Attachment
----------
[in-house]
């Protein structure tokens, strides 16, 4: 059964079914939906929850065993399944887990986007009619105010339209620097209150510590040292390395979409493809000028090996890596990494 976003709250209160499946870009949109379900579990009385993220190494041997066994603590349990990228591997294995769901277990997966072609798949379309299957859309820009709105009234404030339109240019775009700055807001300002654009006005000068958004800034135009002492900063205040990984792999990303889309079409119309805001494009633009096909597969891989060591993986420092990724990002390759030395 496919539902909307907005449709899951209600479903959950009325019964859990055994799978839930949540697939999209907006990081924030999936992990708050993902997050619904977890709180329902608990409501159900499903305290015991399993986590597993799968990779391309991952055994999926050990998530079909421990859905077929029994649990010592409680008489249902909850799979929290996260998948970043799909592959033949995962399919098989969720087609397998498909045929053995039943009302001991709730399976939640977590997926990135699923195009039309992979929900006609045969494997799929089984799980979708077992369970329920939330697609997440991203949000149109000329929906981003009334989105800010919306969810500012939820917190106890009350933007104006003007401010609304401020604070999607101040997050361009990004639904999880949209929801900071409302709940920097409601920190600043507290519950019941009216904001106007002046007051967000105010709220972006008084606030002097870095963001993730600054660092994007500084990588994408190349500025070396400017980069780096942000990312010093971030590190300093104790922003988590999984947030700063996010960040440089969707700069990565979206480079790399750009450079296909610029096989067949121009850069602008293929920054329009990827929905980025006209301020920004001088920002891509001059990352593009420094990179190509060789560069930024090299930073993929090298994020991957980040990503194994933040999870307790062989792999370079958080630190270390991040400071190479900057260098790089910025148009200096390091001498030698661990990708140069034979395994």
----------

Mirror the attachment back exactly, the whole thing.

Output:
[in-house]
């Protein structure tokens, strides 16, 4: 059964079914939906929850065993399944887990986007009619105010339209620097209150510590040292390395979409493809000028090996890596990494 976003709250209160499946870009949109379900579990009385993220190494041997066994603590349990990228591997294995769901277990997966072609798949379309299957859309820009709105009234404030339109240019775009700055807001300002654009006005000068958004800034135009002492900063205040990984792999990303889309079409119309805001494009633009096909597969891989060591993986420092990724990002390759030395 496919539902909307907005449709899951209600479903959950009325019964859990055994799978839930949540697939999209907006990081924030999936992990708050993902997050619904977890709180329902608990409501159900499903305290015991399993986590597993799968990779391309991952055994999926050990998530079909421990859905077929029994649990010592409680008489249902909850799979929290996260998948970043799909592959033949995962399919098989969720087609397998498909045929053995039943009302001991709730399976939640977590997926990135699923195009039309992979929900006609045969494997799929089984799980979708077992369970329920939330697609997440991203949000149109000329929906981003009334989105800010919306969810500012939820917190106890009350933007104006003007401010609304401020604070999607101040997050361009990004639904999880949209929801900071409302709940920097409601920190600043507290519950019941009216904001106007002046007051967000105010709220972006008084606030002097870095963001993730600054660092994007500084990588994408190349500025070396400017980069780096942000990312010093971030590190300093104790922003988590999984947030700063996010960040440089969707700069990565979206480079790399750009450079296909610029096989067949121009850069602008293929920054329009990827929905980025006209301020920004001088920002891509001059990352593009420094990179190509060789560069930024090299930073993929090298994020991957980040990503194994933040999870307790062989792999370079958080630190270390991040400071190479900057260098790089910025148009200096390091001498030698661990990708140069034979395994």